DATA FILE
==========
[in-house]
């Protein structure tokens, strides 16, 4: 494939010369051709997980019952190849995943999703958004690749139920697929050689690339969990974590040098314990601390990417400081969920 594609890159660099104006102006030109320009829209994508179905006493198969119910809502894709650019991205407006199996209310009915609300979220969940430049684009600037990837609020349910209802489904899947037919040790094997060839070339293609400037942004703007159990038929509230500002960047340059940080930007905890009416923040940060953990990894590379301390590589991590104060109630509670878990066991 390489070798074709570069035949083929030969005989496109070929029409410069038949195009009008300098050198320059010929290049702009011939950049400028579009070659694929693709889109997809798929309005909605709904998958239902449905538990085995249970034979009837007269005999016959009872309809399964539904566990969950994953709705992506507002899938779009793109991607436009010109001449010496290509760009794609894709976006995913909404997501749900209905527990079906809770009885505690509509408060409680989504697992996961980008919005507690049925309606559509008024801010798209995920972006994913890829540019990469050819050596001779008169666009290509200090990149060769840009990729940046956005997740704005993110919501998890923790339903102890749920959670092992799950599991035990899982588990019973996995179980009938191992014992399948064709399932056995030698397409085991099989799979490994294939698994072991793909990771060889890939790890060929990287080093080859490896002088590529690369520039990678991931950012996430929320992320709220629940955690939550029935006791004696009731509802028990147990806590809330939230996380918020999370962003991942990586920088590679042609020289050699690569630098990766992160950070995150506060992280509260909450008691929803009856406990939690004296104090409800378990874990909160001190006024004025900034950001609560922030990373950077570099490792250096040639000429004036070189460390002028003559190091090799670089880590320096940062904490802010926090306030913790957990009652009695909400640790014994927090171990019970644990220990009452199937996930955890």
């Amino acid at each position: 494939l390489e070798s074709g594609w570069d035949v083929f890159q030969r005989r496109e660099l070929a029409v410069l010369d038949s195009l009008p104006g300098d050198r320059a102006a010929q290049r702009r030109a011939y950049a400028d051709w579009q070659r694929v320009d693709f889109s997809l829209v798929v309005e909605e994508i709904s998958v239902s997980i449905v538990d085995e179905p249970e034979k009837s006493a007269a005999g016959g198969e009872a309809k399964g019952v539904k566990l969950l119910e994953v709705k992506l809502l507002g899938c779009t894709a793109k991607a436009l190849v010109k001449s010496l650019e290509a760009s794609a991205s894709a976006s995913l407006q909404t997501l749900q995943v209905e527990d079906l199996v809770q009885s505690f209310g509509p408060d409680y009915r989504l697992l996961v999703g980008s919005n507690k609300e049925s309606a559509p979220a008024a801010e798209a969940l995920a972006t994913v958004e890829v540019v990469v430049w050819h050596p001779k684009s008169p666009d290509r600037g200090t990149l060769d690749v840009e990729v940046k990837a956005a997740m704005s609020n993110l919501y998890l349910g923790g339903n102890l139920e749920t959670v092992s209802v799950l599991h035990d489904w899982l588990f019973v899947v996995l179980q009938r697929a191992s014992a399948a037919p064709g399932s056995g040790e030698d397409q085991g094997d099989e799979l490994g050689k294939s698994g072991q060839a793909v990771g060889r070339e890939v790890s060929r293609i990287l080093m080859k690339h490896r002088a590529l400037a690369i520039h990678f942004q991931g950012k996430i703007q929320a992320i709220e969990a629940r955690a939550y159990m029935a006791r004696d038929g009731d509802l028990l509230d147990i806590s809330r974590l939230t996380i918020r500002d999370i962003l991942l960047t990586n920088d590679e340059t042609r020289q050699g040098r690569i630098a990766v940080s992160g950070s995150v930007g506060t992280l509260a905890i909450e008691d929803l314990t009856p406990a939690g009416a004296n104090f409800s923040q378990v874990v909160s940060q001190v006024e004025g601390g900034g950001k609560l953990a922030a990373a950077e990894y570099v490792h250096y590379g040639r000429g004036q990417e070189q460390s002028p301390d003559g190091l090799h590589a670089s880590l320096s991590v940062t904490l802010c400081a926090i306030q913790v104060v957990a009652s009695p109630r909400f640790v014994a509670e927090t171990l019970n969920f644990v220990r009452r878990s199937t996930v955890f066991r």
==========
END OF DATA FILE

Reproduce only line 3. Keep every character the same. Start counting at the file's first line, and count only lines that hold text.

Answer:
């Amino acid at each position: 494939l390489e070798s074709g594609w570069d035949v083929f890159q030969r005989r496109e660099l070929a029409v410069l010369d038949s195009l009008p104006g300098d050198r320059a102006a010929q290049r702009r030109a011939y950049a400028d051709w579009q070659r694929v320009d693709f889109s997809l829209v798929v309005e909605e994508i709904s998958v239902s997980i449905v538990d085995e179905p249970e034979k009837s006493a007269a005999g016959g198969e009872a309809k399964g019952v539904k566990l969950l119910e994953v709705k992506l809502l507002g899938c779009t894709a793109k991607a436009l190849v010109k001449s010496l650019e290509a760009s794609a991205s894709a976006s995913l407006q909404t997501l749900q995943v209905e527990d079906l199996v809770q009885s505690f209310g509509p408060d409680y009915r989504l697992l996961v999703g980008s919005n507690k609300e049925s309606a559509p979220a008024a801010e798209a969940l995920a972006t994913v958004e890829v540019v990469v430049w050819h050596p001779k684009s008169p666009d290509r600037g200090t990149l060769d690749v840009e990729v940046k990837a956005a997740m704005s609020n993110l919501y998890l349910g923790g339903n102890l139920e749920t959670v092992s209802v799950l599991h035990d489904w899982l588990f019973v899947v996995l179980q009938r697929a191992s014992a399948a037919p064709g399932s056995g040790e030698d397409q085991g094997d099989e799979l490994g050689k294939s698994g072991q060839a793909v990771g060889r070339e890939v790890s060929r293609i990287l080093m080859k690339h490896r002088a590529l400037a690369i520039h990678f942004q991931g950012k996430i703007q929320a992320i709220e969990a629940r955690a939550y159990m029935a006791r004696d038929g009731d509802l028990l509230d147990i806590s809330r974590l939230t996380i918020r500002d999370i962003l991942l960047t990586n920088d590679e340059t042609r020289q050699g040098r690569i630098a990766v940080s992160g950070s995150v930007g506060t992280l509260a905890i909450e008691d929803l314990t009856p406990a939690g009416a004296n104090f409800s923040q378990v874990v909160s940060q001190v006024e004025g601390g900034g950001k609560l953990a922030a990373a950077e990894y570099v490792h250096y590379g040639r000429g004036q990417e070189q460390s002028p301390d003559g190091l090799h590589a670089s880590l320096s991590v940062t904490l802010c400081a926090i306030q913790v104060v957990a009652s009695p109630r909400f640790v014994a509670e927090t171990l019970n969920f644990v220990r009452r878990s199937t996930v955890f066991r």